History[edit]

New York Harbor[edit]

The crew of the decommissioned New York harbor tug USRC Washington was sent to Hudson as the crew and she immediately sailed for New York to assume the duties of a harbor tug after commissioning on 15 September 1893.[2] Those duties included customs enforcement, checking ship documentation, quarantine enforcement, assistance to merchant ships, and search and rescue.[8]

Spanish-American War[edit]

USRC Hudson, led by Frank Hamilton Newcomb, moves to assist a disabled USS Winslow during the Second Battle of Cárdenas.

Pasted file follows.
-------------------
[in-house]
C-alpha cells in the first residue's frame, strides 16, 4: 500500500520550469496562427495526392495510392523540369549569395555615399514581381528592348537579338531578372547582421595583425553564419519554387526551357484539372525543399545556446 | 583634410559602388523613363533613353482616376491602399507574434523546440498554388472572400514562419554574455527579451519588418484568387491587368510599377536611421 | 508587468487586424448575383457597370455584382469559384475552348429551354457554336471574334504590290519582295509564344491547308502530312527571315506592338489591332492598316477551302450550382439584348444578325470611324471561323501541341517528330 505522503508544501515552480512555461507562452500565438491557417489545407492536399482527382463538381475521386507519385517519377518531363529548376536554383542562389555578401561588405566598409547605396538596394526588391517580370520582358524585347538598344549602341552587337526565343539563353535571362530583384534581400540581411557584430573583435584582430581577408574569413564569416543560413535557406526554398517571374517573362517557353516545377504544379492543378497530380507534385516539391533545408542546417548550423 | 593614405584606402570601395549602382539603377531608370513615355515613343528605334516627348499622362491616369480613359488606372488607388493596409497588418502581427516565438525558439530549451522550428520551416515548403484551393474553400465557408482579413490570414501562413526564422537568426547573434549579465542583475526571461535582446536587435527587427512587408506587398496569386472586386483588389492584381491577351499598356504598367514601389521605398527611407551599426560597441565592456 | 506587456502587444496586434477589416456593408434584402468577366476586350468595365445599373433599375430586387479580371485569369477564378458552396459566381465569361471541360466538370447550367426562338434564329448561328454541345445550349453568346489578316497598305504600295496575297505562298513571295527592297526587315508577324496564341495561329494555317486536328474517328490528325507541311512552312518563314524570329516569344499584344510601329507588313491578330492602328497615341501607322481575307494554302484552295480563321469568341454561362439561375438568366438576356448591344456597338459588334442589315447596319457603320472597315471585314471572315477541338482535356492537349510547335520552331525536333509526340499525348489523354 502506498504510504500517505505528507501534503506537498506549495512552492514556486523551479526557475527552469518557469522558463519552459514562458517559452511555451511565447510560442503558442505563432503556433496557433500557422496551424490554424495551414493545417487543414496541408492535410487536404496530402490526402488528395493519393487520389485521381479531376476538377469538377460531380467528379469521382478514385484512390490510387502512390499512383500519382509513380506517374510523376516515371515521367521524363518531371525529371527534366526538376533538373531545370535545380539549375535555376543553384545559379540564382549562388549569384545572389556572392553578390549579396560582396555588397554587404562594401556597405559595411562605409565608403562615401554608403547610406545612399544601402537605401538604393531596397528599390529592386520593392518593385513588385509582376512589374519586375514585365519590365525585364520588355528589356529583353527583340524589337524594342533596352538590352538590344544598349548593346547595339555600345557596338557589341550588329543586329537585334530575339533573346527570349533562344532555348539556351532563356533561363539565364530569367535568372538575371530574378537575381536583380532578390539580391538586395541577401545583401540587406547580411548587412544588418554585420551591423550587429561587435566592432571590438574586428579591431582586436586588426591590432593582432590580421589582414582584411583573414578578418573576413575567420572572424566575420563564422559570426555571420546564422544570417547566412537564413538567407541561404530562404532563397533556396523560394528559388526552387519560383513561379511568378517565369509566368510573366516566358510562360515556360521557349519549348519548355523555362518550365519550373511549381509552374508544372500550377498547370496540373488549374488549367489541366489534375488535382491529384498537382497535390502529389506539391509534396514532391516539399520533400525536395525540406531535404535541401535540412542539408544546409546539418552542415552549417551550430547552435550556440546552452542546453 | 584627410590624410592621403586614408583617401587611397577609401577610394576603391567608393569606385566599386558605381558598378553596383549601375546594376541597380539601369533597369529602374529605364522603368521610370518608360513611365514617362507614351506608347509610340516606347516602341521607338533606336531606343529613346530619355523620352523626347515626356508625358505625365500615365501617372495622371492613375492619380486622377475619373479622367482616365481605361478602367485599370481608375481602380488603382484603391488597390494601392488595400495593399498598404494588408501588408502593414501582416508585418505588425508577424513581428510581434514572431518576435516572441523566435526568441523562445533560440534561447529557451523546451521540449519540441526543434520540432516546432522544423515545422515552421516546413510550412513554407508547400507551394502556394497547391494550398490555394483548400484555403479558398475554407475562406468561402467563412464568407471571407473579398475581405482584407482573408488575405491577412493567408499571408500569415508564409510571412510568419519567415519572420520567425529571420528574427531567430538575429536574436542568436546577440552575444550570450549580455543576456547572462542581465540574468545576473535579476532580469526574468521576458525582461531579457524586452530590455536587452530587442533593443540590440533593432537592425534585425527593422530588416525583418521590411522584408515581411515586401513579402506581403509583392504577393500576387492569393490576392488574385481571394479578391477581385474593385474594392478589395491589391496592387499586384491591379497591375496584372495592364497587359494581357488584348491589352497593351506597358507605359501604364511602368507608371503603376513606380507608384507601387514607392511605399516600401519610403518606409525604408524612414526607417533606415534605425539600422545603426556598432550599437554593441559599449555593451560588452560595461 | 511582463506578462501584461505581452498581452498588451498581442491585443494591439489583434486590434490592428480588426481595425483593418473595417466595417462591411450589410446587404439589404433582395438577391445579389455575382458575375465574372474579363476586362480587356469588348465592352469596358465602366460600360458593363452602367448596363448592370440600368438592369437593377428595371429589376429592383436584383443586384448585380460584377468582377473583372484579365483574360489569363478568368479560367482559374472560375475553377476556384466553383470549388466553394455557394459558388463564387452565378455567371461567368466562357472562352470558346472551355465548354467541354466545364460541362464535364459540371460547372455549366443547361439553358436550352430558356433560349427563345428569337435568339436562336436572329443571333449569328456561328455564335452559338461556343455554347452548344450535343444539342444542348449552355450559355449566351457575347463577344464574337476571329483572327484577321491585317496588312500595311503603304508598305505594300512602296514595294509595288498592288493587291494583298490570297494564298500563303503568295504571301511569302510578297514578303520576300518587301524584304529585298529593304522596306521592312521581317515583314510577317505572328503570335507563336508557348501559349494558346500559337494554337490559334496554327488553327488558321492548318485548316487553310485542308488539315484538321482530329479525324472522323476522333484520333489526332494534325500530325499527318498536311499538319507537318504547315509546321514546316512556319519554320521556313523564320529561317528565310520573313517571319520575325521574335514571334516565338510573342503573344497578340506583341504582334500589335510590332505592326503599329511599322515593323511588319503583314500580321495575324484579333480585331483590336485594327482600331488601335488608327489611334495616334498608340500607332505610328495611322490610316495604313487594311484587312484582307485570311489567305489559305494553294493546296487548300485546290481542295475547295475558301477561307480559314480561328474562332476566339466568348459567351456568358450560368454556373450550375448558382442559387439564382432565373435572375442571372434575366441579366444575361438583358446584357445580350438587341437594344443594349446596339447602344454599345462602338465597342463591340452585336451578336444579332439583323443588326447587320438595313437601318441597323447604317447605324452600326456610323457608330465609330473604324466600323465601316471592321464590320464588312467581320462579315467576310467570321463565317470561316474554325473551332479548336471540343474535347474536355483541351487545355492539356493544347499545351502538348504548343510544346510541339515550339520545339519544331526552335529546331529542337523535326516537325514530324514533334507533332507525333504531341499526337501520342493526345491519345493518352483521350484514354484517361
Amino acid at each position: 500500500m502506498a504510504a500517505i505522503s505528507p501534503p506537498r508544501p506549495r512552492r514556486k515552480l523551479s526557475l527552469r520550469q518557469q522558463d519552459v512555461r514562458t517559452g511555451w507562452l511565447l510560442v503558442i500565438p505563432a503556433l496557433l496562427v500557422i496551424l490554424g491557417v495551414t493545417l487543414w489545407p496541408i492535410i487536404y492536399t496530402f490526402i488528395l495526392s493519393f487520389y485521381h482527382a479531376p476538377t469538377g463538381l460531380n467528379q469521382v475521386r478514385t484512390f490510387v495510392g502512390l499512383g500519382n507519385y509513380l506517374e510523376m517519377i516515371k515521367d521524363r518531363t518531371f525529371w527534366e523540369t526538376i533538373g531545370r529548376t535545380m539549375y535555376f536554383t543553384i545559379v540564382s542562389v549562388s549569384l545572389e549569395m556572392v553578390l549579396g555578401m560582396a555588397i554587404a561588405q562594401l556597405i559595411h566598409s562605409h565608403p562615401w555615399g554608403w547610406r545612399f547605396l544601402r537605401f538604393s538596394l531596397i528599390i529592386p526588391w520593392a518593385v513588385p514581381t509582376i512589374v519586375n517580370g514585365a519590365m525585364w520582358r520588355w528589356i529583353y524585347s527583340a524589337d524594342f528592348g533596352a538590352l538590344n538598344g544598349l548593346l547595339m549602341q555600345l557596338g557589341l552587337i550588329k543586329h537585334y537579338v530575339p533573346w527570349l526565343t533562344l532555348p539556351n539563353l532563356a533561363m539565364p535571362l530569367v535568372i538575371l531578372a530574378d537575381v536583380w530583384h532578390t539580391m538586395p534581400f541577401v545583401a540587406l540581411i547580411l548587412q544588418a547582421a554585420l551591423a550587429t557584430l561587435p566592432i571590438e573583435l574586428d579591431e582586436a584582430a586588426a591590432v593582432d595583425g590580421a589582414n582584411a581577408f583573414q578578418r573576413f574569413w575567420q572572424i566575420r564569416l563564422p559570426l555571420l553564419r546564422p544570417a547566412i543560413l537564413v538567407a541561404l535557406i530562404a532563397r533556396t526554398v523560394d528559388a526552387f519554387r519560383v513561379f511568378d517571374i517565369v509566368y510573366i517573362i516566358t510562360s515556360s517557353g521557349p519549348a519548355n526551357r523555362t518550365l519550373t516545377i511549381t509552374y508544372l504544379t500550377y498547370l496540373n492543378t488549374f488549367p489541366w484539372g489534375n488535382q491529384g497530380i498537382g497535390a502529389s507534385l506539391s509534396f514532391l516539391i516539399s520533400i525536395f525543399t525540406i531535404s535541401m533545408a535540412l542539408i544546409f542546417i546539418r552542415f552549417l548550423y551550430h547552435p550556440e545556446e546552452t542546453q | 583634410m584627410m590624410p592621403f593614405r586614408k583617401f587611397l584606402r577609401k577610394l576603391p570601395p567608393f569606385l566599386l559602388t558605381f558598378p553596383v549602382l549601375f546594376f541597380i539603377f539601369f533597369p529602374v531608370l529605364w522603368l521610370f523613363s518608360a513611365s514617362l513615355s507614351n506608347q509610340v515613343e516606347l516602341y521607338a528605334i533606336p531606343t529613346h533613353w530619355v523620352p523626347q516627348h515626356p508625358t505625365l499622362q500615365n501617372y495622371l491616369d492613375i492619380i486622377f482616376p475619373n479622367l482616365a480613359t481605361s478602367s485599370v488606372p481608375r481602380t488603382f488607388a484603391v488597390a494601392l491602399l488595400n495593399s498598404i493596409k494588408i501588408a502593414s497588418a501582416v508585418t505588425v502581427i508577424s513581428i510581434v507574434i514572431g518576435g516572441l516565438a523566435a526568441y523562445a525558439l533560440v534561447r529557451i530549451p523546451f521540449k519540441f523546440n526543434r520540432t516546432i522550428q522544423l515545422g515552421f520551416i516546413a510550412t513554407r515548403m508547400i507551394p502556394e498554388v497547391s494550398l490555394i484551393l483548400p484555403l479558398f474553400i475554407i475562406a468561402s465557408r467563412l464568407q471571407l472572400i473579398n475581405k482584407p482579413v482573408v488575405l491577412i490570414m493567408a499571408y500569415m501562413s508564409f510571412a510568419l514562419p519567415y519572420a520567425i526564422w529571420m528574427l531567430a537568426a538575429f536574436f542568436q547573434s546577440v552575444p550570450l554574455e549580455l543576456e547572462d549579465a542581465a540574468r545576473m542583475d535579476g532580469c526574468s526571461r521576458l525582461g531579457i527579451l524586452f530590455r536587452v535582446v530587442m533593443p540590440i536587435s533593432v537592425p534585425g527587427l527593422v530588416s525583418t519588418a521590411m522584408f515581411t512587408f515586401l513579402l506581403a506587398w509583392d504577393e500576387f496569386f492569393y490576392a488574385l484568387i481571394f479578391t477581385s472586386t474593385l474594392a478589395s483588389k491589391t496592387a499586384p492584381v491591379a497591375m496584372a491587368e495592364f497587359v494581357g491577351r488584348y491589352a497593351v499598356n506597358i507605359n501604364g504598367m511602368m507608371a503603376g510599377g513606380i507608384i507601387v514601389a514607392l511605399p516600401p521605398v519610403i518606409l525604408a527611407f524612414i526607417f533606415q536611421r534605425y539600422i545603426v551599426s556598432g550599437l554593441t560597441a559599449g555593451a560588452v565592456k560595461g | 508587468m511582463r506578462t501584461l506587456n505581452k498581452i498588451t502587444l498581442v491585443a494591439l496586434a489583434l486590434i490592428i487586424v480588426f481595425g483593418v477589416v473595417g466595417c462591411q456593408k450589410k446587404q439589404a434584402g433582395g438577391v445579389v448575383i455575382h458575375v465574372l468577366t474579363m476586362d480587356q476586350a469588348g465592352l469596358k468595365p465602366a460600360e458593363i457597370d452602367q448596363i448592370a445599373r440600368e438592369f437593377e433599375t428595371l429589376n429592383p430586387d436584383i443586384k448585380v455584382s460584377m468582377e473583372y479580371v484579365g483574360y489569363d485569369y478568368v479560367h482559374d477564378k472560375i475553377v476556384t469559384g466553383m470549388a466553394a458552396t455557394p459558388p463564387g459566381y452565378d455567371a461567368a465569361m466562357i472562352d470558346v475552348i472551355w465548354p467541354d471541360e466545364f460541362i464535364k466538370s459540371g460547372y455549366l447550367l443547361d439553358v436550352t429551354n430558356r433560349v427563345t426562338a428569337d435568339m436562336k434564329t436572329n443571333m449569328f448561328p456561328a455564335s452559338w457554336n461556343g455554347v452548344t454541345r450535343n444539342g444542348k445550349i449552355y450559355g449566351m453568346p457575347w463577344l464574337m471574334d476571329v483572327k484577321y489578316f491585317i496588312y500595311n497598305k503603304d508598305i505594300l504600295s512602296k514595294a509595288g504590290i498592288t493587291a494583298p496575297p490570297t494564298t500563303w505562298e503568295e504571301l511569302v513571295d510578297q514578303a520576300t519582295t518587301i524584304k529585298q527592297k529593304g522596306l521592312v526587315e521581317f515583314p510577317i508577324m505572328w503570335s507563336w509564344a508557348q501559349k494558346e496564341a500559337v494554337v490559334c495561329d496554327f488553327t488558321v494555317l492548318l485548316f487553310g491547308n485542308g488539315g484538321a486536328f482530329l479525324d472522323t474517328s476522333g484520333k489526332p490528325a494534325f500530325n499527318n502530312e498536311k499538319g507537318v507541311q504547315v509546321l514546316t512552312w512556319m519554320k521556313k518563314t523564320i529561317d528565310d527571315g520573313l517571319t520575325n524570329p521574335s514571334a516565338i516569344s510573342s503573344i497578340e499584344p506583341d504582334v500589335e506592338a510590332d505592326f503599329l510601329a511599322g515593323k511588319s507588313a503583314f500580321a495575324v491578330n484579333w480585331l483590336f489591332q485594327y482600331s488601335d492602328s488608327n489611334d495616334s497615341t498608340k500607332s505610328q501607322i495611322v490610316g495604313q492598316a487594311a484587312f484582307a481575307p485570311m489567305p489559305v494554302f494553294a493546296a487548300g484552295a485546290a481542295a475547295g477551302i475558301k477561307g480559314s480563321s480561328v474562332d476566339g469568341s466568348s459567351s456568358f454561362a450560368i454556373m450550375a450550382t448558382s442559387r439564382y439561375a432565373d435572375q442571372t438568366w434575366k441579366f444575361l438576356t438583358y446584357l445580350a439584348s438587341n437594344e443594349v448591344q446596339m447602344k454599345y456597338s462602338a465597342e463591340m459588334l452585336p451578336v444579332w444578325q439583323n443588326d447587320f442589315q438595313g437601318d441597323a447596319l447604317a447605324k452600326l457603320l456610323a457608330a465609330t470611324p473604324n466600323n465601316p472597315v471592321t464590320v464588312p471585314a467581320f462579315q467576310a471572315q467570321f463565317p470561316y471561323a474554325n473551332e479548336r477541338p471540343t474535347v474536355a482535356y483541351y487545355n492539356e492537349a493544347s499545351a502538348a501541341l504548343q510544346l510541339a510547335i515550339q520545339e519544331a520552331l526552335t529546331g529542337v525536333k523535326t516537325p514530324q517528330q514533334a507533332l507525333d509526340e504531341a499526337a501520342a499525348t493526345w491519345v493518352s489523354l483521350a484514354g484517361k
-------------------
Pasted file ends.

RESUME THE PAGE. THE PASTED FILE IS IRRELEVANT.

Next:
Hudson was assigned on 24 March 1898 to duty with the U.S. Navy for the Spanish–American War.[2][3] On 3 April she arrived at the Norfolk Naval Shipyard at Norfolk, Virginia and was outfitted with two six-pound rapid-fire guns and a Colt automatic machine gun.[1] Additionally, the pilothouse was armored with 5/8 inch (16 millimeter) steel plate.[9] On 11 May 1898 Hudson, along with the U.S. Navy warships USS Winslow, USS Machias, and USS Wilmington, had pursued three Spanish gunboats into the Bay of Cardenas, Cuba. There, shore batteries fired on the U.S. vessels and disabled Winslow, knocking out her steering and a boiler, thereby putting Winslow adrift. The accurate Spanish fire wounded Winslow's commanding officer and killed Ensign Worth Bagley and three crewmen.[10] Although under fire from the Spanish guns for over thirty minutes, the Hudson, commanded by First Lieutenant Frank H. Newcomb, sailed into the bay to save the disabled Winslow. Newcomb kept Hudson positioned in shoal waters near the Winslow, until a line was passed to Winslow and made fast. Hudson then towed the Winslow out of danger. During the time in the bay, both vessels continually fired on the Spanish positions. Hudson carried the bodies of those killed as well as the wounded, along with the dispatches of the squadron off Cardenas, to Havana, Cuba, arriving there on 14 May 1898. She remained there on blockade duty for a short time before departing to Key West, Florida. Another period of patrol ended 10 July as she returned to the blockading fleet with further dispatches. Hudson captured two fishing vessels that attempted to run the blockade off Havana. On 17 August Hudson was returned to Treasury Department control and she then departed for Norfolk, via Key West and Savannah, and arrived there on 21 August 1898.[1][2]